Eggs that are cooked soft, or jellied, may be used for any meal in which plain eggs can be served. When properly prepared, they are both digestible and attractive, and any person who is able to eat eggs at all can eat them in this form.
To prepare soft-cooked, or jellied, eggs, first bring to the boiling point sufficient water to cover well the desired number of eggs, which is usually 1 pint of water to each egg. Then drop the eggs into the water carefully, remove the pan from the fire, place a cover on it, and set it on the back of the stove, where the water will not heat further nor cool too rapidly. Allow the eggs to remain in the water for 5 minutes.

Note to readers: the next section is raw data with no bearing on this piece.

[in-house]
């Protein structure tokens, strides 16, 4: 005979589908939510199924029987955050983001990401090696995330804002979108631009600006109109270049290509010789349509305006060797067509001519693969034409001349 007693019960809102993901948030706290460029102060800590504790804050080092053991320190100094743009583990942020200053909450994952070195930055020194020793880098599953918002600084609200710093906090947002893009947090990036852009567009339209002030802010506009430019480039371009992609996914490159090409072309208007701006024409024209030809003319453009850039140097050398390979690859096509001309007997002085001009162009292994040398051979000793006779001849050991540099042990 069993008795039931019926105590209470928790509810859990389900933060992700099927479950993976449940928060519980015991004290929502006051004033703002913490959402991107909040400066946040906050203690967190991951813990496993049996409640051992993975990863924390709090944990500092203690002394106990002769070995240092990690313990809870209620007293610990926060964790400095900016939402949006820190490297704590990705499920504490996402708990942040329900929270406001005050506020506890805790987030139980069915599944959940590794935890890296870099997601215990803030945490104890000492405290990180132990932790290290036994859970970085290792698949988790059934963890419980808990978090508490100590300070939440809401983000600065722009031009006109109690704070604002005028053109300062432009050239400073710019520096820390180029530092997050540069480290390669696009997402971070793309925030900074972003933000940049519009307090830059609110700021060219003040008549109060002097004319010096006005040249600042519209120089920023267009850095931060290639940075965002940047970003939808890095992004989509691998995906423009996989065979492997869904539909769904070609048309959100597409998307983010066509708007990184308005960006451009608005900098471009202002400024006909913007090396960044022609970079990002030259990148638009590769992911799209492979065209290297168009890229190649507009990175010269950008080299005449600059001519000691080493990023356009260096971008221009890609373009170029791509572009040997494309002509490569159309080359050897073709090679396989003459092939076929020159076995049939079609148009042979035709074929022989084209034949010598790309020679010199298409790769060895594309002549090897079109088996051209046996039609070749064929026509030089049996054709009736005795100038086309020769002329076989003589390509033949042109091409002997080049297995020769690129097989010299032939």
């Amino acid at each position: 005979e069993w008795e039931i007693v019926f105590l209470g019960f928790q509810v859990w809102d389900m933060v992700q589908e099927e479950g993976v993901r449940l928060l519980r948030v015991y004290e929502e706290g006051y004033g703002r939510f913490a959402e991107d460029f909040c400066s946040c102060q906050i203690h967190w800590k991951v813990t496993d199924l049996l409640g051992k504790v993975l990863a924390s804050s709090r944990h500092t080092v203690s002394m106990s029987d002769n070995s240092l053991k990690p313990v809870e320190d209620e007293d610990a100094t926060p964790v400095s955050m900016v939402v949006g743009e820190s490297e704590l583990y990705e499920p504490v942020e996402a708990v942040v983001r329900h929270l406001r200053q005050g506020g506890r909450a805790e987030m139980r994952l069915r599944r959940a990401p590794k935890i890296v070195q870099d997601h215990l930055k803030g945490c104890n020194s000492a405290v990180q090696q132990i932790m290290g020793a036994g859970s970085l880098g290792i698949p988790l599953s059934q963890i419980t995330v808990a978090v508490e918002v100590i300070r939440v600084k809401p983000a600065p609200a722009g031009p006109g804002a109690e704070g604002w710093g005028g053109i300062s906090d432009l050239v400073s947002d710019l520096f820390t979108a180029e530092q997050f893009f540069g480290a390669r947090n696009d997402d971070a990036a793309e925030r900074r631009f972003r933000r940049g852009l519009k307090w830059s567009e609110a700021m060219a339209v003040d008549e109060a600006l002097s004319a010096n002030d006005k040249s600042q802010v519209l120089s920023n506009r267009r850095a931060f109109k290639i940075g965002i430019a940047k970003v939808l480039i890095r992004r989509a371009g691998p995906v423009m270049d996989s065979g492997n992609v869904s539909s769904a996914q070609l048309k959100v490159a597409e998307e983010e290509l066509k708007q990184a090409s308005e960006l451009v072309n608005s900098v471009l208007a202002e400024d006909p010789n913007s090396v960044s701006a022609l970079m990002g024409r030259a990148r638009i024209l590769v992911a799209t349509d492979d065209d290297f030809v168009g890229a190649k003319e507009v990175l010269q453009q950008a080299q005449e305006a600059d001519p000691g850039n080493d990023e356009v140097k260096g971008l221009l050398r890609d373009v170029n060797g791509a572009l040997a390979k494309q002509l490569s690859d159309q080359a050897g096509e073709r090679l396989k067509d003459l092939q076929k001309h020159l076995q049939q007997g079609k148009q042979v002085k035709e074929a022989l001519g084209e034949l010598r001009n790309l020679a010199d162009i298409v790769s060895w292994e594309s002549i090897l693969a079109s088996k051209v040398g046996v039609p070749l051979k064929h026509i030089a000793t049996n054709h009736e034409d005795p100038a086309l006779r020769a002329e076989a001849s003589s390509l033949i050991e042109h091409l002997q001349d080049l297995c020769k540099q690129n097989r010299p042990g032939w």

When eggs cooked in this manner are served, they will be found to be the consistency of jelly all the way through. This method of cooking is preferable to boiling them for 3, 4, or 5 minutes, because boiling cooks the white just inside the shell very hard, while the yolk of the egg remains liquid.